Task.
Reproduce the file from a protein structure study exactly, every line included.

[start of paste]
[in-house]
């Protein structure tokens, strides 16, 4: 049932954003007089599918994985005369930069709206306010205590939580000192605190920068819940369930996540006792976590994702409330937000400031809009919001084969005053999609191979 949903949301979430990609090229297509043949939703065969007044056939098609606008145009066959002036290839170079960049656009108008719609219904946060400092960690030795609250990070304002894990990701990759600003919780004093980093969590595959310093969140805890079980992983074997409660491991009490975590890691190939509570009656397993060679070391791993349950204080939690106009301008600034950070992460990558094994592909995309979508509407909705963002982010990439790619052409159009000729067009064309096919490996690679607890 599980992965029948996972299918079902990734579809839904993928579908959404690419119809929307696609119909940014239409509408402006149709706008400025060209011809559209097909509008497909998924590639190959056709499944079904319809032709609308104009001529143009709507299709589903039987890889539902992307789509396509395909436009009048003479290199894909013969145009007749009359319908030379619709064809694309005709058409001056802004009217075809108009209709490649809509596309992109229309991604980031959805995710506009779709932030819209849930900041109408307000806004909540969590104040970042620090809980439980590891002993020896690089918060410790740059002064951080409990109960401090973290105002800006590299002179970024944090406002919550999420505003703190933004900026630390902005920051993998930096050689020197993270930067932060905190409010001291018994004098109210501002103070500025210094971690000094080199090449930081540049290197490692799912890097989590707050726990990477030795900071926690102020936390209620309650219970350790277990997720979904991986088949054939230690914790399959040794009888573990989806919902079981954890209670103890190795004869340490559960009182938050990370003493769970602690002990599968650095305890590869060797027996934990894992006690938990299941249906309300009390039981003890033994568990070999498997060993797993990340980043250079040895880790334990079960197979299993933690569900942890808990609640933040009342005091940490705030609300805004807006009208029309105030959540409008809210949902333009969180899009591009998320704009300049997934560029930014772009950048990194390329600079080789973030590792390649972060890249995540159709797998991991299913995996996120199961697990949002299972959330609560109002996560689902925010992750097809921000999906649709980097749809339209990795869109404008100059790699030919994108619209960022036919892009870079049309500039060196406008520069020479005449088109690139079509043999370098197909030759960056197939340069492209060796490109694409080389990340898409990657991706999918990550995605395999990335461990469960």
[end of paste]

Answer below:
[in-house]
């Protein structure tokens, strides 16, 4: 049932954003007089599918994985005369930069709206306010205590939580000192605190920068819940369930996540006792976590994702409330937000400031809009919001084969005053999609191979 949903949301979430990609090229297509043949939703065969007044056939098609606008145009066959002036290839170079960049656009108008719609219904946060400092960690030795609250990070304002894990990701990759600003919780004093980093969590595959310093969140805890079980992983074997409660491991009490975590890691190939509570009656397993060679070391791993349950204080939690106009301008600034950070992460990558094994592909995309979508509407909705963002982010990439790619052409159009000729067009064309096919490996690679607890 599980992965029948996972299918079902990734579809839904993928579908959404690419119809929307696609119909940014239409509408402006149709706008400025060209011809559209097909509008497909998924590639190959056709499944079904319809032709609308104009001529143009709507299709589903039987890889539902992307789509396509395909436009009048003479290199894909013969145009007749009359319908030379619709064809694309005709058409001056802004009217075809108009209709490649809509596309992109229309991604980031959805995710506009779709932030819209849930900041109408307000806004909540969590104040970042620090809980439980590891002993020896690089918060410790740059002064951080409990109960401090973290105002800006590299002179970024944090406002919550999420505003703190933004900026630390902005920051993998930096050689020197993270930067932060905190409010001291018994004098109210501002103070500025210094971690000094080199090449930081540049290197490692799912890097989590707050726990990477030795900071926690102020936390209620309650219970350790277990997720979904991986088949054939230690914790399959040794009888573990989806919902079981954890209670103890190795004869340490559960009182938050990370003493769970602690002990599968650095305890590869060797027996934990894992006690938990299941249906309300009390039981003890033994568990070999498997060993797993990340980043250079040895880790334990079960197979299993933690569900942890808990609640933040009342005091940490705030609300805004807006009208029309105030959540409008809210949902333009969180899009591009998320704009300049997934560029930014772009950048990194390329600079080789973030590792390649972060890249995540159709797998991991299913995996996120199961697990949002299972959330609560109002996560689902925010992750097809921000999906649709980097749809339209990795869109404008100059790699030919994108619209960022036919892009870079049309500039060196406008520069020479005449088109690139079509043999370098197909030759960056197939340069492209060796490109694409080389990340898409990657991706999918990550995605395999990335461990469960």